One of the cool things about podcasting is that once someone subscribes to a podcast, they don't have to continually check back to the podcast's Web page to see if a new episode has been posted. Software known as a feed aggregator automatically downloads new episodes when they appear. This is done by creating an RSS feed for the podcast. A feed acts like a "container" for the MP3 file that tells feed aggregator programs where to get new episodes. It can be done manually with some XML coding. Check out Search Engine Watch: Making an RSS Feed for more information. However, most podcast networks and many blog sites can generate RSS feeds automatically.

The RSS feed is what people will click on to subscribe to your podcast. The feed link (usually a small orange button, the semi-official RSS icon) can be posted anywhere on the web. Put it on your website, your blog or on a site that collects links to podcasts.

There are numerous services that automate the process of creating RSS feeds. You simply plug in the link to the MP3 file, and the feed link is generated for you. Some services, such as LibSyn, even host the MP3 file (for a monthly fee). Feedburner is another service that offers additional features to podcasters. Many blogging Web sites have integrated RSS feed plug-ins as well. Apple's suite of productivity software, iLife, includes the programs GarageBand and iWeb, with podcast creation and feed creation integrated with iTunes.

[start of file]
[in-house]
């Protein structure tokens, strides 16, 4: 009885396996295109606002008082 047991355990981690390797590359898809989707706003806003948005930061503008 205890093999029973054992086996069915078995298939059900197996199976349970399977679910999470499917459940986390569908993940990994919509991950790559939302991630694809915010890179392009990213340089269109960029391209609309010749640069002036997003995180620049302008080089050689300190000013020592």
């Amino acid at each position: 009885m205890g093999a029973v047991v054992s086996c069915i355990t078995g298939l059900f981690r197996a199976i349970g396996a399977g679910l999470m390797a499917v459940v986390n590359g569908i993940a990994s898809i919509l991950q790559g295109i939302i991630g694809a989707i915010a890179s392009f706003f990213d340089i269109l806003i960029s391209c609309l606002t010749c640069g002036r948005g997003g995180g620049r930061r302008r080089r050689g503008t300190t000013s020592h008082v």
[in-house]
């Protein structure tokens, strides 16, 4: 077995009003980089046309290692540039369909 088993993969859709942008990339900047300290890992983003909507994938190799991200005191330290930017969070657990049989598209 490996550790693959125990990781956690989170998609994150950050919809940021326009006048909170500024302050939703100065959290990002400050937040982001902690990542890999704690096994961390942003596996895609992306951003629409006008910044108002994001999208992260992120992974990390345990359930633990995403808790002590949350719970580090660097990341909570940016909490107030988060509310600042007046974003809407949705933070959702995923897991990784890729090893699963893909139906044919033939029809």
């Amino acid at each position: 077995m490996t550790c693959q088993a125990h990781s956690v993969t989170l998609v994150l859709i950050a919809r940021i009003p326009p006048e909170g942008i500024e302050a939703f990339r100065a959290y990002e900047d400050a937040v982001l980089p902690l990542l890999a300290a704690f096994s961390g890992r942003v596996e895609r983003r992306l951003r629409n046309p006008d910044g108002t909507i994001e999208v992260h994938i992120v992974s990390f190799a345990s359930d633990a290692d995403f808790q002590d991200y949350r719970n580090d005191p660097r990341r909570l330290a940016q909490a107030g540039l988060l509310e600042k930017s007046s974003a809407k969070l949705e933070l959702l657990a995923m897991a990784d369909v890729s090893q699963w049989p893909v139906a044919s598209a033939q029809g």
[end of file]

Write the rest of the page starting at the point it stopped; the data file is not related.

The Top Podcasts page in the iTunes Store.

A crucial way to make your podcast available is to make sure it appears in Apple's iTunes store. iTunes' Podcast section allows users to subscribe to and download hundreds of podcasts from around the world. All podcasts on iTunes are available for free. However, Apple doesn't host or serve the podcast itself -- it only links to the RSS feed.

Submitting a podcast to iTunes is fairly simple. The podcast page in the iTunes store has a large button that asks for the RSS link and some additional information about the podcast. A podcast can also be submitted via the Web through the link in the iTunes FAQ.

Podcasts are reviewed before inclusion in the store, so they can take a few weeks to show up. You can also use podcast networks and syndication software to add a podcast to iTunes automatically.

For lots more information about podcasting and related topics, check out the links on the next page.


Lots More Information

Related Articles

More Great Links

  • Towne, Jeff. "What Microphone Do I Get?"
  • Gritzmacher, Al. "Podcast Equipment."
  • LaPorte, Leo. "Podcasting Equipment."
  • Sullivan, Danny. "Making An RSS Feed."
  • "GarageBand Support: Working with Podcasts."